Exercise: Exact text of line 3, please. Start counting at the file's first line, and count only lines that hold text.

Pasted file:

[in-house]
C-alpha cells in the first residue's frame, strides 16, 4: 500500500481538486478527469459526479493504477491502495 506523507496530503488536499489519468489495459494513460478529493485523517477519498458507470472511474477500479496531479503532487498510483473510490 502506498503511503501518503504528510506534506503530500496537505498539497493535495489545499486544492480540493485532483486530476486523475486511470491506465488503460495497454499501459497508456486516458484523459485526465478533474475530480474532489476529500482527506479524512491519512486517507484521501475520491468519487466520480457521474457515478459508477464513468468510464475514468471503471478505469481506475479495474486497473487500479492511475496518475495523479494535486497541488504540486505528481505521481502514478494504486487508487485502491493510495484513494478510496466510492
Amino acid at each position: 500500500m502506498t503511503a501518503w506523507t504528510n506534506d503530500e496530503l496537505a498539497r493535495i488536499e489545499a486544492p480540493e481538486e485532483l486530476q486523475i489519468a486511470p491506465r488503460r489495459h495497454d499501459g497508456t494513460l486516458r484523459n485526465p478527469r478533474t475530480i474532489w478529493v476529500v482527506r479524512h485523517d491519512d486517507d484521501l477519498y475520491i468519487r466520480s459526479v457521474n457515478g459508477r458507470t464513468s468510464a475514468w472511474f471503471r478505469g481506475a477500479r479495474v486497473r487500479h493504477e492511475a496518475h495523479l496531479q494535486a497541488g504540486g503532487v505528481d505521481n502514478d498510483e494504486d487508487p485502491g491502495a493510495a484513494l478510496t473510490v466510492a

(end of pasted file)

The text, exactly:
Amino acid at each position: 500500500m502506498t503511503a501518503w506523507t504528510n506534506d503530500e496530503l496537505a498539497r493535495i488536499e489545499a486544492p480540493e481538486e485532483l486530476q486523475i489519468a486511470p491506465r488503460r489495459h495497454d499501459g497508456t494513460l486516458r484523459n485526465p478527469r478533474t475530480i474532489w478529493v476529500v482527506r479524512h485523517d491519512d486517507d484521501l477519498y475520491i468519487r466520480s459526479v457521474n457515478g459508477r458507470t464513468s468510464a475514468w472511474f471503471r478505469g481506475a477500479r479495474v486497473r487500479h493504477e492511475a496518475h495523479l496531479q494535486a497541488g504540486g503532487v505528481d505521481n502514478d498510483e494504486d487508487p485502491g491502495a493510495a484513494l478510496t473510490v466510492a